architecture (473)

Wonderful Houses Around the World

Yesterday I read in the paper that sales of children’s books are booming, due to schools being closed. This brought to mind our one and only children’s book, Wonderful Houses Around the World, by photographer Yoshio Komatsu and artist Akira Nishiyama.

There are 10 photographs by Yoshio of homes in different parts of the world. All the homes are built of natural materials — earth, wood, thatch, sod, bamboo, and stone.

Each photo is followed by a watercolor drawing of the inside of that home, showing the children and their parents going about their everyday activities: food gathering and processing, cooking, sleeping, working and playing.

The book is timely in this day and age: it shows what people do in their homes. Timely also because it’s great educational material for kids being home-schooled: look at what what kids your age are doing in other parts of the planet.

Yoshio is my favorite photographer of homes in the world. Not only are the homes invariably soulful, but his composition and lighting are perfect — and he has a knack for making people feel comfortable, so that the homeowners look natural, often laughing.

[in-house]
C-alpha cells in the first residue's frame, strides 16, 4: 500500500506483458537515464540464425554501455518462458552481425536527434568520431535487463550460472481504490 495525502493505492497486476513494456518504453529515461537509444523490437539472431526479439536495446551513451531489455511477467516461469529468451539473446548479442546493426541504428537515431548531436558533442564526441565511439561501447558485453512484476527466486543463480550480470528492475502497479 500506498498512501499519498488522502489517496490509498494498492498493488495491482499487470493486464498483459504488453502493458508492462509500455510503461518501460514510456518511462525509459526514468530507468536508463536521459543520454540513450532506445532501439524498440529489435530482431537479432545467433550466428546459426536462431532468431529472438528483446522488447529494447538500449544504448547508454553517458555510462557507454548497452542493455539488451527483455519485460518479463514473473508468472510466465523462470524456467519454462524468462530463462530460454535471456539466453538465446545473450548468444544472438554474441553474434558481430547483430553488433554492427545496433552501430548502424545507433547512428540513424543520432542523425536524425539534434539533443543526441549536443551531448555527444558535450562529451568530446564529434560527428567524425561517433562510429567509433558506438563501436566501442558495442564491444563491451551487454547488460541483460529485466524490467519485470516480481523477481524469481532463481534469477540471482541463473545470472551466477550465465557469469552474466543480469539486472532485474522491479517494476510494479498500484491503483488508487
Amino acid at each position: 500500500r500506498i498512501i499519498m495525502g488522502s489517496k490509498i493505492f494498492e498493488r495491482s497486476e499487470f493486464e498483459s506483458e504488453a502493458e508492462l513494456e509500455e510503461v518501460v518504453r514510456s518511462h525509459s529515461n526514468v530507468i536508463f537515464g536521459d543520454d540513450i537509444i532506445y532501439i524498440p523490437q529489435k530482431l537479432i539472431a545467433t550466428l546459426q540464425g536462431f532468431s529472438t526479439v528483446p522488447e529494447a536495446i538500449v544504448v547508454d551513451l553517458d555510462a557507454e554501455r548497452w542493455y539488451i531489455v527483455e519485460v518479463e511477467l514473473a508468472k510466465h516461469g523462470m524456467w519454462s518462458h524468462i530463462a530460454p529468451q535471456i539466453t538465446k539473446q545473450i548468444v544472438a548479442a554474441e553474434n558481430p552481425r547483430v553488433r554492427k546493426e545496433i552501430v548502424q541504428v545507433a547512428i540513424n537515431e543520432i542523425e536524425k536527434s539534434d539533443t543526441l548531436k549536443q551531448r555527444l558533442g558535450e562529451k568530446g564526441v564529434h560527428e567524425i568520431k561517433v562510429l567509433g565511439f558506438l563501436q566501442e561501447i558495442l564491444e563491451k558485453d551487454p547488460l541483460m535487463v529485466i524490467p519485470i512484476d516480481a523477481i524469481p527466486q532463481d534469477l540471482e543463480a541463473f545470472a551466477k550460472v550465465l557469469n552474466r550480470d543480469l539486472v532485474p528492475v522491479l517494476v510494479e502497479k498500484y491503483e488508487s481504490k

The book is $12.95 and you can order it through your independent bookstore, or from:

Note: We have a money-back guarantee on all of our books (no matter where you buy them). If for any reason you are dissatisfied, call us and we’ll return the full purchase price plus shipping. No need to return the book.

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Sauna on Wheels

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This immaculately built sauna on wheels rolled through town 3 weeks ago. Built by Jeremy Tuffli (shown here [in white T‑shirt] seated with Evan Kahn), and Joey Pepper. They use it for events. Stove is from Finland, roof and trim are copper. (I didn’t get a full-on shot of the roof; it’s really beautiful.) Jeremy said he was inspired by our book Tiny Homes on the Move to build a camper, then went on to building saunas. The guys are next headed to Mexico City, financed by Vans to build a skatepark.

Jeremy is among a group of young builders (like Jay Nelson, Foster Huntington, Tucker Gorman) who are carrying on in the tradition of Lloyd House, Louie Frazier, Bruno Atkey — a new wave of carpenter poets.

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Handcrafted Homes in Pennsylvania Woods

A terrific article in today’s NYTimes (3/16/20) online by Michael Snyder, with great photos by Chris Mottalini.